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We rarely consider photographing shadows, but oftentimes the long shadows created in early morning or late afternoon light are so dramatic that they can actually become interesting subjects for our photos.

Shadows exist wherever light exists, but we tend to overlook them, partly because our eyes are drawn to light—and because we’re usually looking for some other type of information rather than the juxtaposition of light and dark. Shadows cast by people can be particularly interesting. They’re expressive yet anonymous, because the person casting these shadows could be anyone.

Previous page, top: These shadows seem to emphasize the child’s mood.
Reader photo by Nancy Carr, Monorville, NY

You can photograph the subject and its shadow or just the shadow alone. For example, in one of these accompanying photos, we don’t see the lamp post that casts a shadow on a building, but it becomes an intriguing design element on this monolithic rendering of architecture. It’s even more interesting than if we saw a photo of the lamp post itself. Photos that capture the shadow and not the subject are striking because—as with silhouettes—they leave everything to the imagination except for the shape of the subject.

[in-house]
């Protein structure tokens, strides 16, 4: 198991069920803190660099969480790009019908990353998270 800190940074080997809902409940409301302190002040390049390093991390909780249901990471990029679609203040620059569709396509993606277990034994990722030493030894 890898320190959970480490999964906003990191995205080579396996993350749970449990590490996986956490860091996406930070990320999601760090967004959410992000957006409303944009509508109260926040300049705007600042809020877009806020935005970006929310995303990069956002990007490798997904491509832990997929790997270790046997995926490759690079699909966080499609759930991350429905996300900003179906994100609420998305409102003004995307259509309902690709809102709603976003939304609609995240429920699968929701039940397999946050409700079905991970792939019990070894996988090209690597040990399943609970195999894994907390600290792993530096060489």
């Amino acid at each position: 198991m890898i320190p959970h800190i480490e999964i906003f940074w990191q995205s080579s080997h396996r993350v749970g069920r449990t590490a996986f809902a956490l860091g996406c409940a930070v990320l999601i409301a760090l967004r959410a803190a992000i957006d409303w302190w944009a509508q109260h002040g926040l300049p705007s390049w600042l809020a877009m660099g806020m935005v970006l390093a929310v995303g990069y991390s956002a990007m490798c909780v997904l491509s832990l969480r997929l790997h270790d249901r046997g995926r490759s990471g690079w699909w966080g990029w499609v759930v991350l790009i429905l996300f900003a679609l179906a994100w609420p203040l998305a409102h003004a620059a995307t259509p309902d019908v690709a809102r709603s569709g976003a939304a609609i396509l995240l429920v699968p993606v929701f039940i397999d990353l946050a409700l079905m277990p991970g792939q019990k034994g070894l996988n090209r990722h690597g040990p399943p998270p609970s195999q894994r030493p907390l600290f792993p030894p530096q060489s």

Silhouettes are also, by definition, shadow photos. The light strikes the subject from behind, and you’re photographing the shadow side. For the best silhouettes, pick a subject with a strong, easily recognizable shape.

A deep shadow creates a striking design element.
Reader photo by Rrichard Nesdale, Encinitas, CA

An interesting shadow is cast by an unseen lamp post.
Reader photo by Richard lotman Brown, Kansas City, MO

Long shadows cast by an object can become an important part of a picture’s composition, such as with the image of the mountain. Shadows can also be used to conceal unwanted clutter in a photo, which calls attention to the subject. By creating some contrast, shadows often emphasize the color or brightness of a particular light source. Shadows can be very dramatic, such as a light subject emerging from the moody darkness. You’ll want to emphasize the highlighted portion of the photo to give it some punch.

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